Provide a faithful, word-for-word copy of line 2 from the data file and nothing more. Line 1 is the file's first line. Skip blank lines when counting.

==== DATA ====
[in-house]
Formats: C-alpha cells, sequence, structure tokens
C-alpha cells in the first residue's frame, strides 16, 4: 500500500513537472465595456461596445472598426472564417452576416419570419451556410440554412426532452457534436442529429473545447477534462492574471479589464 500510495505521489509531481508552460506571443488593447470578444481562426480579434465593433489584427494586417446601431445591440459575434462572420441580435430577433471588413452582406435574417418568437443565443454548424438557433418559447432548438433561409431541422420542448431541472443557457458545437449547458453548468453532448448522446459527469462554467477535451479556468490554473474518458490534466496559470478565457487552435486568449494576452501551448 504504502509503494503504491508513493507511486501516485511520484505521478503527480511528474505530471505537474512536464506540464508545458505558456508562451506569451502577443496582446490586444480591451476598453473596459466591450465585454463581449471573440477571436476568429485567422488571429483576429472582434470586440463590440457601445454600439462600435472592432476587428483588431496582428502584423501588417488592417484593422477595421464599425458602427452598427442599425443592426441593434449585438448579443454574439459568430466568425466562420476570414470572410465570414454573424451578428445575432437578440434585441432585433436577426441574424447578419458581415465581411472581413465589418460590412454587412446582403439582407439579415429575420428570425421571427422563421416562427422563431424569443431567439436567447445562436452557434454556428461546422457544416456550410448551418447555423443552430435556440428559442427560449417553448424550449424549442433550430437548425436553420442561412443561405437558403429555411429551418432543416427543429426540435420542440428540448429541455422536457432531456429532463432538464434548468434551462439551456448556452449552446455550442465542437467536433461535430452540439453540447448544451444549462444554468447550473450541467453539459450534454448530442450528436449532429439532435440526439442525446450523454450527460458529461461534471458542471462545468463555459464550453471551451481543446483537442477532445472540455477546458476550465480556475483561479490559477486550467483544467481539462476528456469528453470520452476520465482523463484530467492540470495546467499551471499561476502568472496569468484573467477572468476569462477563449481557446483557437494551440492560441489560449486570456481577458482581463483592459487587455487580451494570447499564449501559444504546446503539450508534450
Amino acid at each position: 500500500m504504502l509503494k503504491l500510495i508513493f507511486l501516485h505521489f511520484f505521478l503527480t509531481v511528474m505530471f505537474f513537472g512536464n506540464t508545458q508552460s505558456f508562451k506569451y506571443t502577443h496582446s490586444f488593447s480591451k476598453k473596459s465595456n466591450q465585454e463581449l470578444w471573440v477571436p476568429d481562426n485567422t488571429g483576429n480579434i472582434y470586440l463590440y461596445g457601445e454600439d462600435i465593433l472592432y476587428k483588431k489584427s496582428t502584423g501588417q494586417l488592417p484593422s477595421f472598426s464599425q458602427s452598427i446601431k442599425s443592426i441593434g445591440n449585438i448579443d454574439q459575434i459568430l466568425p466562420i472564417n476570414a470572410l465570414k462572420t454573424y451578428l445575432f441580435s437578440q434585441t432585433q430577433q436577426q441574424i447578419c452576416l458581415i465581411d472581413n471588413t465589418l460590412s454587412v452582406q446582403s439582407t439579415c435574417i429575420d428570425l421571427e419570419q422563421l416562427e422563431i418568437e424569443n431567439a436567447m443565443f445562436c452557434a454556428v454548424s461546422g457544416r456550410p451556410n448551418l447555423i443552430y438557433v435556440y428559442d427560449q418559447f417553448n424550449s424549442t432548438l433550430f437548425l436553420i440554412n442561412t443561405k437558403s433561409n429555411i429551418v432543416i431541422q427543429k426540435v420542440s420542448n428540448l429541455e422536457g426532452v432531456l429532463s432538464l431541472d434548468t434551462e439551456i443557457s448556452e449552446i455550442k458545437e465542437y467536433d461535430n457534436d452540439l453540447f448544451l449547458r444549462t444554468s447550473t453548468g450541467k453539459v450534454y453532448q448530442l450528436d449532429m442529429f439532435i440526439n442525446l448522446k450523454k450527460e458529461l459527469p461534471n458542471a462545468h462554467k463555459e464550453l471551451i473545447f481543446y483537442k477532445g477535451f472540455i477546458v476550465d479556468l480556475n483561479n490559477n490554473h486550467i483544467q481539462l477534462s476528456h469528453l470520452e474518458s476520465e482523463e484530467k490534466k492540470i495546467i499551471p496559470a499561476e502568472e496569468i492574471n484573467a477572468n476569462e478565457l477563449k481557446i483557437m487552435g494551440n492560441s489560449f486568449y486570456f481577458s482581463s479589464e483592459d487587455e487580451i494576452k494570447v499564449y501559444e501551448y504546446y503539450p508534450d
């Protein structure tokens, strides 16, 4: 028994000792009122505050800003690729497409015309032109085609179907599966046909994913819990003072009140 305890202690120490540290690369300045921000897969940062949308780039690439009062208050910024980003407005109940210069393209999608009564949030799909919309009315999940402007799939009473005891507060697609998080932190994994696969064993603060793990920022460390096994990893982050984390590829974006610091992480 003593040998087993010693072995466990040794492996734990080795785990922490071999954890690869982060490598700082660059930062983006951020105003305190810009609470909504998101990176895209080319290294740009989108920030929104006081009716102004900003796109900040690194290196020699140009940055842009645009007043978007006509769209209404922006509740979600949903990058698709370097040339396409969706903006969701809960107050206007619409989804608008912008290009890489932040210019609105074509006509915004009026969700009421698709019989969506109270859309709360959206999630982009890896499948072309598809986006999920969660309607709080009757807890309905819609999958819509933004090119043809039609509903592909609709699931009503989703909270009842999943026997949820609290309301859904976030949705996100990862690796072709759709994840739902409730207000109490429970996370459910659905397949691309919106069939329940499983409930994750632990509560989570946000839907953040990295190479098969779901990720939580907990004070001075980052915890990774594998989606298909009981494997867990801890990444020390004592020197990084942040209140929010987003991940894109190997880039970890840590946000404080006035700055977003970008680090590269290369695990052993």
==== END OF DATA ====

Formats: C-alpha cells, sequence, structure tokens